Pope Francis on Monday embraced the grand imam of Al-Azhar, the highest seat of Sunni Muslim center of learning, in a sign that a five-year suspension of important Catholic-Muslim ties was over.
As Sheik Ahmed el-Tayeb arrived for his audience in the Apostolic Palace, Francis said that the fact that they were meeting at all was significant.
“The meeting is the message,” Francis told the imam.
The two men spoke privately for 25 minutes in the pope’s private library, bidding each other farewell with an embrace. El-Tayeb and his delegation then had talks with the Vatican cardinal in charge of interreligious dialogue.
The unprecedented historic visit between the two religious leaders came after the Cairo-based Al-Azhar had frozen talks with the Vatican to protest comments by then-Pope Benedict XVI.
The last visit between the two institutions took place in March 2014 when a representative of the Al-Azhar Mosque, Mahmoud Azab, took part in an inter-faith conference at the Vatican aimed at promoting cooperation on combating modern slavery and human trafficking.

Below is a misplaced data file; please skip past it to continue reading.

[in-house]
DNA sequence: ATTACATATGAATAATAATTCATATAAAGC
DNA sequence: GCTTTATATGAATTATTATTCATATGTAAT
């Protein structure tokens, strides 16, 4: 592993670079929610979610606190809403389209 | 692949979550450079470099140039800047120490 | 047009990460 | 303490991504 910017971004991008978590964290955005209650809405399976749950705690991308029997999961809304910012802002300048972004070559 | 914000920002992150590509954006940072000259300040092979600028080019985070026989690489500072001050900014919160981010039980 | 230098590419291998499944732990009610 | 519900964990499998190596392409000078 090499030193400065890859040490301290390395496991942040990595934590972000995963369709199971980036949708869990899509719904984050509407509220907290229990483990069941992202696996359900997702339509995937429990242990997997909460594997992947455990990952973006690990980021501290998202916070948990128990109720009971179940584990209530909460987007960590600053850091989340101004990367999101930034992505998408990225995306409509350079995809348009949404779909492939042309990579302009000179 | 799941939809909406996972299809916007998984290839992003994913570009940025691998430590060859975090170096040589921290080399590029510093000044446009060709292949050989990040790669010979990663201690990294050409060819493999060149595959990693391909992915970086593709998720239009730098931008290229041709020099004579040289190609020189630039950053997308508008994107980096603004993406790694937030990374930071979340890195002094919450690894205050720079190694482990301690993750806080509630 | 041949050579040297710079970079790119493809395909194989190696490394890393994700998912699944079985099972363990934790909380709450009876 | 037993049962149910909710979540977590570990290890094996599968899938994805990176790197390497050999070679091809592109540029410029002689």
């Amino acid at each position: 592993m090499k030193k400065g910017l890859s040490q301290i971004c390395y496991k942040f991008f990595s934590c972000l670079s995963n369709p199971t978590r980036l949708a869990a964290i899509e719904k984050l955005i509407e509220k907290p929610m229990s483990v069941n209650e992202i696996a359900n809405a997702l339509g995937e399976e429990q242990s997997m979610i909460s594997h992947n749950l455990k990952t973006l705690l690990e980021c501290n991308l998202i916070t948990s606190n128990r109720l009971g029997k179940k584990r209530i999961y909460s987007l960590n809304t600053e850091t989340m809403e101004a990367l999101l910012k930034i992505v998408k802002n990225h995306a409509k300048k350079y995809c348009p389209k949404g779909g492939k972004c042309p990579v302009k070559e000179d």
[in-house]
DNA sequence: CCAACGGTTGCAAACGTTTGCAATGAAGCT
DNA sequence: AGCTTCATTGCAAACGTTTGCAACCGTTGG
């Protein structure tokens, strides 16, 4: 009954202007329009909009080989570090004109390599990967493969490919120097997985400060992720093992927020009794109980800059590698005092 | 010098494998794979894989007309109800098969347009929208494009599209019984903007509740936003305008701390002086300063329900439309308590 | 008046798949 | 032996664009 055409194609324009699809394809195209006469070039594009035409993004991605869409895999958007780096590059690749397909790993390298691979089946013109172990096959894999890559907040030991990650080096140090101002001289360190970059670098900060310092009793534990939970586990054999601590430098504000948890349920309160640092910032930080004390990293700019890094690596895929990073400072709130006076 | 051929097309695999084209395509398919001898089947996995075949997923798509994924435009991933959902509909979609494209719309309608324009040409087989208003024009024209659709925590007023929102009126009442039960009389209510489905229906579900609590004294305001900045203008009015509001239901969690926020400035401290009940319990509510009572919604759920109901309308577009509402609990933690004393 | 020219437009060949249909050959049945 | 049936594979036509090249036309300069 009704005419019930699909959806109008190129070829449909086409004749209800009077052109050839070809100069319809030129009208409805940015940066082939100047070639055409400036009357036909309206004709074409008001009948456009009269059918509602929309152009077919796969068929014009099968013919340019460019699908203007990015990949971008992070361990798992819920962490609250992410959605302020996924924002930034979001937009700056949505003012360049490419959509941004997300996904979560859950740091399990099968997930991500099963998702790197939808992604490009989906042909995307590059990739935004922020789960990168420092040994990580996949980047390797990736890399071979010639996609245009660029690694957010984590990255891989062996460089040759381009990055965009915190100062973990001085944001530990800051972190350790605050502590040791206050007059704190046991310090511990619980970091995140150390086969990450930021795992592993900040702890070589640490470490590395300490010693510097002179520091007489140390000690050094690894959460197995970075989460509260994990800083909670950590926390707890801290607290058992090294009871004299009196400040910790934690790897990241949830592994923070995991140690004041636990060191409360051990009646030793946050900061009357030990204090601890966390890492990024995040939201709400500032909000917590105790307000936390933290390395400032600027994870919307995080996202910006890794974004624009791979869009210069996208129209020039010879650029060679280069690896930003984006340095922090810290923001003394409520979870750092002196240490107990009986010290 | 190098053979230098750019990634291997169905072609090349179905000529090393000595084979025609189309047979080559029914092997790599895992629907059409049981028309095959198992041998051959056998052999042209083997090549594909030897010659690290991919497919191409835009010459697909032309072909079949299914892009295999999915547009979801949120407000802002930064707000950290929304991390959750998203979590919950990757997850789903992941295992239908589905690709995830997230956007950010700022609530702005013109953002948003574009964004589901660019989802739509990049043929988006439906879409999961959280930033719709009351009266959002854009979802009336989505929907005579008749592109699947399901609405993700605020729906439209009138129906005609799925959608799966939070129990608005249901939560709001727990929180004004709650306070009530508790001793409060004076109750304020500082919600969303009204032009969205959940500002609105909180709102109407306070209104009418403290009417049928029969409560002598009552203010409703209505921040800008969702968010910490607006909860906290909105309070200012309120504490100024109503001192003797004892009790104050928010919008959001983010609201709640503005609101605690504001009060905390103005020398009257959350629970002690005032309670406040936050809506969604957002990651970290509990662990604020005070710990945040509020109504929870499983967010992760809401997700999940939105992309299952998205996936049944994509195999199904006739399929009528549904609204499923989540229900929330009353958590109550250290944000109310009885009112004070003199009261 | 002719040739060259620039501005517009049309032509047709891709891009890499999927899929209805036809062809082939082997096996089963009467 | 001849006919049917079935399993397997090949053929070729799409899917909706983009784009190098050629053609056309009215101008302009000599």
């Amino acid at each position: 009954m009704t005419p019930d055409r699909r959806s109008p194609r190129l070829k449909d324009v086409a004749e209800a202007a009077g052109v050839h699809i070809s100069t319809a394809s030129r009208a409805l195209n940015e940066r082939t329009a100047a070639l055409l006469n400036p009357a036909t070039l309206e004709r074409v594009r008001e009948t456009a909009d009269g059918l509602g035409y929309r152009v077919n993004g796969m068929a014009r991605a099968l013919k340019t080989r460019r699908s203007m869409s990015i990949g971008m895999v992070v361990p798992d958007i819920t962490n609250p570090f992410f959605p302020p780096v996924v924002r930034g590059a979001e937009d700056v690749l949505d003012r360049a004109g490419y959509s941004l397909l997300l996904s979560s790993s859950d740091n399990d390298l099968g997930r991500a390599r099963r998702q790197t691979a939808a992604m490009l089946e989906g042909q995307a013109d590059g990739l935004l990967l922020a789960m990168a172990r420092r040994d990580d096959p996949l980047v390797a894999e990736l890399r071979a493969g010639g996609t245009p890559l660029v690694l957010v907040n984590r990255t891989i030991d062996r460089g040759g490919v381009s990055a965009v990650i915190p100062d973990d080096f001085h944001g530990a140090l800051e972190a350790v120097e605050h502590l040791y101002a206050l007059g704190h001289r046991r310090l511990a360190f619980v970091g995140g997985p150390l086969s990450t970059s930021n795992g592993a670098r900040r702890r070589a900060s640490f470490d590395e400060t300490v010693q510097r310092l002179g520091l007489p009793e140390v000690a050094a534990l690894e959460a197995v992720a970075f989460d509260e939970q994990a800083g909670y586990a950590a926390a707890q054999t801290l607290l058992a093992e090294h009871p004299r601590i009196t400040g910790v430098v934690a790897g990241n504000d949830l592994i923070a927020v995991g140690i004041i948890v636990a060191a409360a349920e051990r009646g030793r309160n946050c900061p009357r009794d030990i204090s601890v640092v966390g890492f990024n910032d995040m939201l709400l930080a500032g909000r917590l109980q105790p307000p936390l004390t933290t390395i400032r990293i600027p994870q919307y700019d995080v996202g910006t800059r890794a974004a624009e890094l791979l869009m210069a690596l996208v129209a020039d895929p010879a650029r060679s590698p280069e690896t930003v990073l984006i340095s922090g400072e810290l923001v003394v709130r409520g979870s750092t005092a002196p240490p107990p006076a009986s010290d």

However, relations have steadily improved since Francis became pope in 2013 with inter-faith dialogue near the top of his agenda.
He underlined this improvement in ties with a personal message to the Muslim world to mark the end of the first month of Ramadan during his pontificate.
Tayeb’s visit aims at spreading the culture of dialogue, coexistence and peace between people in addition to setting straight the image of “true Islam and to correct misunderstandings created by extremist terrorist groups” in Western countries, Abbas Shuman, deputy to grand imam Sheikh Ahmed el-Tayeb, said on Sunday.
El- Tayeb “encourages countries not to deal with their Muslim citizens as groups that present a threat,” Shuman said.
“And he encourages Muslims in Western society to meld with their societies… it is a message for both sides.”
After the audience, el-Tayeb travels to Paris to open a Muslim-Catholic conference on East-West relations.